With the September crop report forecasting a corn crop that is consolidating and a soybean crop that is expanding, the grain markets Monday ended 9 cents higher for new crop corn and 30 cents lower for new crop soybeans.  While there were no surprises there, the USDA did raise season average prices for both corn and soybeans in its Supply and Demand Report, which was also released Monday.  Let’s take a look at some of the analysis.

Briefly, the NASS crop report projected a 12.497 bil. bu. corn crop, based on a 148.1 bu. average yield.  That was a 400+ mil. bu. drop from August and caused USDA to reduce its Supply and Demand Report http://www.usda.gov/oce/commodity/wasde/latest.pdf estimates for feed, ethanol, and industrial uses, along with a minor cut in the carry-out, which is now at 672 mil. bu.  The season average price was raised 30-cents to $6.50 to $7.50 per bu.

At the University of Illinois marketing specialist Darrel Good said the USDA also trimmed 20 mil. bu. from the estimated carry out of the old crop at the end of August, by increasing consumption estimates, “September 1, 2011 corn stocks are now forecast at 920 million bushels.  Actual stocks will be revealed in the USDA’s September Grain Stocks report to be released on September 30.”  Good also said global corn stocks were bumped slightly higher, but they are still tight, “The forecasts of corn production in 2011-12 were increased for Argentina, Brazil, and the Ukraine, but reduced for Egypt and Canada.  The projection of ending stocks outside of the U.S. is slightly larger than projected last month, but smaller than stocks at the beginning of the year.”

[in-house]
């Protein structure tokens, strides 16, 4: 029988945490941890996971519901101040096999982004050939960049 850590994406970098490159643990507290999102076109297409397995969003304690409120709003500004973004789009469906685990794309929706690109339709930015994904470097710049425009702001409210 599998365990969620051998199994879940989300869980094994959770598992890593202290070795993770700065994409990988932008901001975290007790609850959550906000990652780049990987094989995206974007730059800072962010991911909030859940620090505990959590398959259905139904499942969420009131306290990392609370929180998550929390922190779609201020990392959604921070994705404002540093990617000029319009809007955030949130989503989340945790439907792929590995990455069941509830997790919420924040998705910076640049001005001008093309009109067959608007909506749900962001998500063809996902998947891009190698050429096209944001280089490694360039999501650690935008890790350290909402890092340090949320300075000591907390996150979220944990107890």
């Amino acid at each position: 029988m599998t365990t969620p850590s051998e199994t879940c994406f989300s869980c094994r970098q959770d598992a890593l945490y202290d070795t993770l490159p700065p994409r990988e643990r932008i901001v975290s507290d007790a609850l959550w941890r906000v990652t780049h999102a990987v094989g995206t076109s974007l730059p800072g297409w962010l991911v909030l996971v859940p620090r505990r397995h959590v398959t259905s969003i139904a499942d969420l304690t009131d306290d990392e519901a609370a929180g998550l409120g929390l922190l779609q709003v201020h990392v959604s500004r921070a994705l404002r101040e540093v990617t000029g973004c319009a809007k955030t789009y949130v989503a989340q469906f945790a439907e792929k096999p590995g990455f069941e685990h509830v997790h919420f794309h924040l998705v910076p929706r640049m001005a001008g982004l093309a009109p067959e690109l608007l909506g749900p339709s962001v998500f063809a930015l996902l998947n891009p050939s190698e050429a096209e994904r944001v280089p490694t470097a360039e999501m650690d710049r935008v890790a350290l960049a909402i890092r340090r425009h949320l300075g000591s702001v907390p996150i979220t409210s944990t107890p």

Another issue that helped reduce corn estimates was the test weight, says Iowa State University marketing specialist Chad Hart,  “The national corn yield was lowered 4.9 bushels to 148.1 bushels per acre as USDA found lighter test weights when they went in the fields this time.”  With the smaller supply, Hart says the demand will soften, “Ethanol and export demand were lowered 100 million bushels each. Ethanol slid on lower expectations for gasoline demand, while exports are off with increased production outside the U.S.”

At Michigan State University, marketing specialist Jim Hilker, wrote his analysis a week before the report, but had an idea what it would say, “The 2011-12 U.S. corn ending stocks were projected to be very tight after the August 11 USDA Crop Report and Supply/Demand Updates incorporating that information. For the country as a whole, the growing conditions in August continued to hurt the corn crop. The market was expecting the September 12 USDA Crop Report to show even a smaller U.S. corn crop than the August Report. What did the report show? How did the market react? Generally the market does not react to the difference in the two reports, but rather the difference between what the market was expecting and the report.” 

New crop corn climbed 9 cents on the report, and Hilker said last week, “So if the market shot up on the report, consider pricing some if you have not priced much to date and you are starting to feel more comfortable you will have a crop. However, there will be other opportunities to price your 2011 corn crop. While we may see lower corn prices, it is highly unlikely that we will see a big drop in corn prices, at least in the near term, and you will have a better handle on the size of your corn crop.”

The September Crop Report reduced the projection for corn production, in yield and in total production, resulting in very tight stocks after reduced consumption.  Global stocks will be slightly larger than last estimated, but not by much.  Part of the reduced supply comes on tighter test weights.  Once farmers have a concept of their production, pricing is a recommendation.  While prices may not drop much, storage will consume some of the profits.

Source: the FarmGate blog